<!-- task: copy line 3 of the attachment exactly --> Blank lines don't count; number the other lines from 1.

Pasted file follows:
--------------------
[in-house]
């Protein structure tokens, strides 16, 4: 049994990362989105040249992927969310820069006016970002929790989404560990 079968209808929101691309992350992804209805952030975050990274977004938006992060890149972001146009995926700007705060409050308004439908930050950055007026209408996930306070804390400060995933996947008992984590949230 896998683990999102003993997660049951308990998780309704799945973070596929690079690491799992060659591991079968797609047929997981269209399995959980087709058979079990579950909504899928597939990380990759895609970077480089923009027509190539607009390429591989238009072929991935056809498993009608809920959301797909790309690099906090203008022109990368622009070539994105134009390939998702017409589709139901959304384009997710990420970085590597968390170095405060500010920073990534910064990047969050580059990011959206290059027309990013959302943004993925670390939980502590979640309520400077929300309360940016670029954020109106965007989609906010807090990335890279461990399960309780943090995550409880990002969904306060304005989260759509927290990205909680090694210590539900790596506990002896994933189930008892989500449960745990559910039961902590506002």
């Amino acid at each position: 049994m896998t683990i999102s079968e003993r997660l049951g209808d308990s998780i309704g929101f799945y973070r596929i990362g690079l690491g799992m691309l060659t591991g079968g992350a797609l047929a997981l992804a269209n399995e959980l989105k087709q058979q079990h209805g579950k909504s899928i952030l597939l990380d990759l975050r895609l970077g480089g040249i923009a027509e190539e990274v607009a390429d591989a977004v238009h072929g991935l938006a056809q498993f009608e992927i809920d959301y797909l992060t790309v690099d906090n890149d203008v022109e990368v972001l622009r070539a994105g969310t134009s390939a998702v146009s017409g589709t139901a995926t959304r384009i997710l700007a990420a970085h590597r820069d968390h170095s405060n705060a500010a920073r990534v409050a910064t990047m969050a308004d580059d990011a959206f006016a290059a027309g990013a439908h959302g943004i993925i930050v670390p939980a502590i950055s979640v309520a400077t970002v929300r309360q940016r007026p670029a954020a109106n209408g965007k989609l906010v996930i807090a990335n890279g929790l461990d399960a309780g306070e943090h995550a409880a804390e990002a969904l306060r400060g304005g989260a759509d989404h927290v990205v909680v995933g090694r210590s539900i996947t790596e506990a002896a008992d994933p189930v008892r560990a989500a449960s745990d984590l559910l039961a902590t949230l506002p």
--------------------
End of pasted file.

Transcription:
């Amino acid at each position: 049994m896998t683990i999102s079968e003993r997660l049951g209808d308990s998780i309704g929101f799945y973070r596929i990362g690079l690491g799992m691309l060659t591991g079968g992350a797609l047929a997981l992804a269209n399995e959980l989105k087709q058979q079990h209805g579950k909504s899928i952030l597939l990380d990759l975050r895609l970077g480089g040249i923009a027509e190539e990274v607009a390429d591989a977004v238009h072929g991935l938006a056809q498993f009608e992927i809920d959301y797909l992060t790309v690099d906090n890149d203008v022109e990368v972001l622009r070539a994105g969310t134009s390939a998702v146009s017409g589709t139901a995926t959304r384009i997710l700007a990420a970085h590597r820069d968390h170095s405060n705060a500010a920073r990534v409050a910064t990047m969050a308004d580059d990011a959206f006016a290059a027309g990013a439908h959302g943004i993925i930050v670390p939980a502590i950055s979640v309520a400077t970002v929300r309360q940016r007026p670029a954020a109106n209408g965007k989609l906010v996930i807090a990335n890279g929790l461990d399960a309780g306070e943090h995550a409880a804390e990002a969904l306060r400060g304005g989260a759509d989404h927290v990205v909680v995933g090694r210590s539900i996947t790596e506990a002896a008992d994933p189930v008892r560990a989500a449960s745990d984590l559910l039961a902590t949230l506002p």